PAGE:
A key to the success of the Go Campaign was hiring local Ambassadors from within each community. Stakeholders respected these individuals and were enthusiastic about learning from them through participating in the program. The Ambassadors came to the job with existing, authentic community relationships that helped build trust between the program and residents.

Additionally, the Ambassadors understood how to motivate and inspire their fellow community members, more so than any outside individual or organization not deeply connected to the community. (Neighborhood Coaches)

 

Tailored to Each Community

Insights from community stakeholders and the Ambassadors helped tailor each program to the neighborhood’s interests and needs.

  • Go Bronzeville - Bronzeville, a predominately African-American neighborhood, is the epicenter of Chicago-style jazz and blues music as a result of the Great Migration. The program’s messaging and branding highlighted and celebrated this history through events such as the Bronzeville Legends Bike Tour and the Historic Church Walk. Promoting health and wellness was another important message that resonated with the Bronzeville community. Events were organized with this in mind, and the GirlTrek Women’s Wellness Walk was one of the program’s most popular, well-attended events.

    Finally, giving the community ownership and decision-making power over the design of the program and events was very important to create a sense of trust that helped news of the program spread by word-of-mouth. (Word of Mouth)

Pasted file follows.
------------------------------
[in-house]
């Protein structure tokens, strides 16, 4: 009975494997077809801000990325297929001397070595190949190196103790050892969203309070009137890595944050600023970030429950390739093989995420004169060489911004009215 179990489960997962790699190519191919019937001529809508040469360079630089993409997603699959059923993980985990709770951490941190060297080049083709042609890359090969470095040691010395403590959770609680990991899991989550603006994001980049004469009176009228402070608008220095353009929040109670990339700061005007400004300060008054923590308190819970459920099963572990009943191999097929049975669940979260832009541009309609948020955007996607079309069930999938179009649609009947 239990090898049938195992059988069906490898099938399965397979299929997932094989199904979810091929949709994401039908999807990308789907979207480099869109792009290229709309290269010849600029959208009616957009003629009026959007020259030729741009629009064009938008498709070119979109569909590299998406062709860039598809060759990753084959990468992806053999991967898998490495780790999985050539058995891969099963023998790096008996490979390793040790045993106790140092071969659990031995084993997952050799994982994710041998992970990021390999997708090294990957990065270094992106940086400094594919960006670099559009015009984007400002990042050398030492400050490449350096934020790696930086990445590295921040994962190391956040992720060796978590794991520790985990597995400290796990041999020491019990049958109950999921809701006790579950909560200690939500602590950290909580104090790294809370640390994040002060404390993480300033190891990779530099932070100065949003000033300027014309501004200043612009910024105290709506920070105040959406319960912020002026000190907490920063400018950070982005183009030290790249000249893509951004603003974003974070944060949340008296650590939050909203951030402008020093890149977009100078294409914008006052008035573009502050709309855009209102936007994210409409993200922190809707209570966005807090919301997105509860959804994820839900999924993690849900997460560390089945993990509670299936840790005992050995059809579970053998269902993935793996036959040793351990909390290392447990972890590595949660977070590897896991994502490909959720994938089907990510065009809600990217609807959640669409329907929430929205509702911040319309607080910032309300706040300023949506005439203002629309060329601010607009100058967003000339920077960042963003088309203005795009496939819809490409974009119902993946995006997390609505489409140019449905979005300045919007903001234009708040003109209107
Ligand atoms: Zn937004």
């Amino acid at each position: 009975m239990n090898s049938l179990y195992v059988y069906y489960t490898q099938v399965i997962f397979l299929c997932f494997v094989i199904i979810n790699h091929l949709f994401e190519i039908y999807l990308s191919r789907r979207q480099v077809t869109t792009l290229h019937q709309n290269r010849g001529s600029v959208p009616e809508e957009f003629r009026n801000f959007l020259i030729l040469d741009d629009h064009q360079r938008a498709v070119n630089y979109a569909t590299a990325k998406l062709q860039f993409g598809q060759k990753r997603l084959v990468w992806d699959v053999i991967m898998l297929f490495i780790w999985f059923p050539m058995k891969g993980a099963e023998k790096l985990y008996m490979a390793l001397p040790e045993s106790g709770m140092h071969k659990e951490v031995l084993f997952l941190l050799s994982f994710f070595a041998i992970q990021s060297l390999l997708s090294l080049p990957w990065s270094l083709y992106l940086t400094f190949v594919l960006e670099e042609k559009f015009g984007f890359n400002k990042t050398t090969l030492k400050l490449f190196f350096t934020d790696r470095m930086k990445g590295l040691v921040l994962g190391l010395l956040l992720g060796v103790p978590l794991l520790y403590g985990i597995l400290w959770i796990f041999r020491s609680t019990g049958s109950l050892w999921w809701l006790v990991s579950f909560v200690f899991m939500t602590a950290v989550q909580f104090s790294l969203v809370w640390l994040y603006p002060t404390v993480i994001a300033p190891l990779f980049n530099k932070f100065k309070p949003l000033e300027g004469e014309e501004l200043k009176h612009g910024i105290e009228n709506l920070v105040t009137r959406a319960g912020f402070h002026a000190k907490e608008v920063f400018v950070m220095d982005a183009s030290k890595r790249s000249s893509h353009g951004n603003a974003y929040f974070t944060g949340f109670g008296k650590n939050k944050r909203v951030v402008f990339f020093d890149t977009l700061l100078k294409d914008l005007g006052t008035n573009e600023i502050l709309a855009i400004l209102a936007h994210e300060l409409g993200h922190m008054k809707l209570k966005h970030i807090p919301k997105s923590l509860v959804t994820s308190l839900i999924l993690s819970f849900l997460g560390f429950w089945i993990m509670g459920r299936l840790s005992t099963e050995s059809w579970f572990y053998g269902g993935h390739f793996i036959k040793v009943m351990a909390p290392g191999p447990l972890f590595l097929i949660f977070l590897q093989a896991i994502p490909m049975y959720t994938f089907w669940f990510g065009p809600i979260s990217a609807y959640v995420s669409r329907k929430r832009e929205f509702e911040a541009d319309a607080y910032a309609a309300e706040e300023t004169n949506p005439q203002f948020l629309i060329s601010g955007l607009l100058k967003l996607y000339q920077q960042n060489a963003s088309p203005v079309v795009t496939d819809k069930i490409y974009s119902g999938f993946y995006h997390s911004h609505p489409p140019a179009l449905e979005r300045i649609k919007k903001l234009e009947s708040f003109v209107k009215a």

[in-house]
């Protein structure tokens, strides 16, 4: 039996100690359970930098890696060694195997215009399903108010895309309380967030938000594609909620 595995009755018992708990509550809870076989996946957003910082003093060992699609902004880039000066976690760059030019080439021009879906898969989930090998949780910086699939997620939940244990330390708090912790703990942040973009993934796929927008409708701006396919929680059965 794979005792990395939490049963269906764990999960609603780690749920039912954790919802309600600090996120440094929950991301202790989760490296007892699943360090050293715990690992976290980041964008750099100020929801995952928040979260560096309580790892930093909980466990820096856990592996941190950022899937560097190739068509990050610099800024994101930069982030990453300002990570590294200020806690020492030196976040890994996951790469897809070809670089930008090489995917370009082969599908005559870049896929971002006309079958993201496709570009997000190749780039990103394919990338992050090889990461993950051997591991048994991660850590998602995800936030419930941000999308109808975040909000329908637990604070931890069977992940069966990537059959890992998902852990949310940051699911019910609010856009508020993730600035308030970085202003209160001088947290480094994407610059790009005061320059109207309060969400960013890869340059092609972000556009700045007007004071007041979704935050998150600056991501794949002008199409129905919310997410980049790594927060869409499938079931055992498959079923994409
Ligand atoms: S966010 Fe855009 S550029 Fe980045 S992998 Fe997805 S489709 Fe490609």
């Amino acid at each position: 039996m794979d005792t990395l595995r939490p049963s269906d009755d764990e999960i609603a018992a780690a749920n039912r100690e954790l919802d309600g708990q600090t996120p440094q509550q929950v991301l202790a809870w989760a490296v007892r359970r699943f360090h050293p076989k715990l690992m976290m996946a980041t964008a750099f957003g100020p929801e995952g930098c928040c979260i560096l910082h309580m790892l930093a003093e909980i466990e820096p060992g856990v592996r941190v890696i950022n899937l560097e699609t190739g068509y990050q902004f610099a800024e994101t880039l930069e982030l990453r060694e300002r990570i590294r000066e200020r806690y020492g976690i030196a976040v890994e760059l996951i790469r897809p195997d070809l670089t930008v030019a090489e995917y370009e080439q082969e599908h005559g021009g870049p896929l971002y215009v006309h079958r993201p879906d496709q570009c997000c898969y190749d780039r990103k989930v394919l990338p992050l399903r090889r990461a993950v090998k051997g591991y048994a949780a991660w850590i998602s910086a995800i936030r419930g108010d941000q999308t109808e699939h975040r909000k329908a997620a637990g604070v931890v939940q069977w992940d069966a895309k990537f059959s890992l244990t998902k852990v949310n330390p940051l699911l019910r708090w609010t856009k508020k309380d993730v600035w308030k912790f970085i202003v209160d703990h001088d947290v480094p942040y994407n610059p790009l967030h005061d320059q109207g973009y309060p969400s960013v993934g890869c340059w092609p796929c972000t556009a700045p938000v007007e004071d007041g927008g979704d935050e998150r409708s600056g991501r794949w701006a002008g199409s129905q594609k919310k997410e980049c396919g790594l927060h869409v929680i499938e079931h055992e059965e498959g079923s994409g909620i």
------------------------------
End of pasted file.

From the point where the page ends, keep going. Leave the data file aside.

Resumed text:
• Go Pilsen - Pilsen is a community characterized by its strong connections to residents’ Mexican-American heritage. This culture was celebrated through branding the program with bright colors chosen by residents and meaningfully incorporating important cultural symbols such as the Aztec sun and the eagle and serpent from the Mexican flag on program materials. Materials were translated into Spanish and the program hired bilingual Ambassadors who had a deep understanding of the local culture. The program tapped into the importance of culture, art, and creativity. Organized events included the Mariachi in Millennium Park Bike and Transit Ride, The National Museum of Mexican Art Community Fiesta and Mural Walking Tour, and the Lotería (Mexican Bingo) Community Walk. Facebook was heavily utilized as an important communication channel for announcing events and spreading the word about the program, because it was already a well-used method of communication for community residents.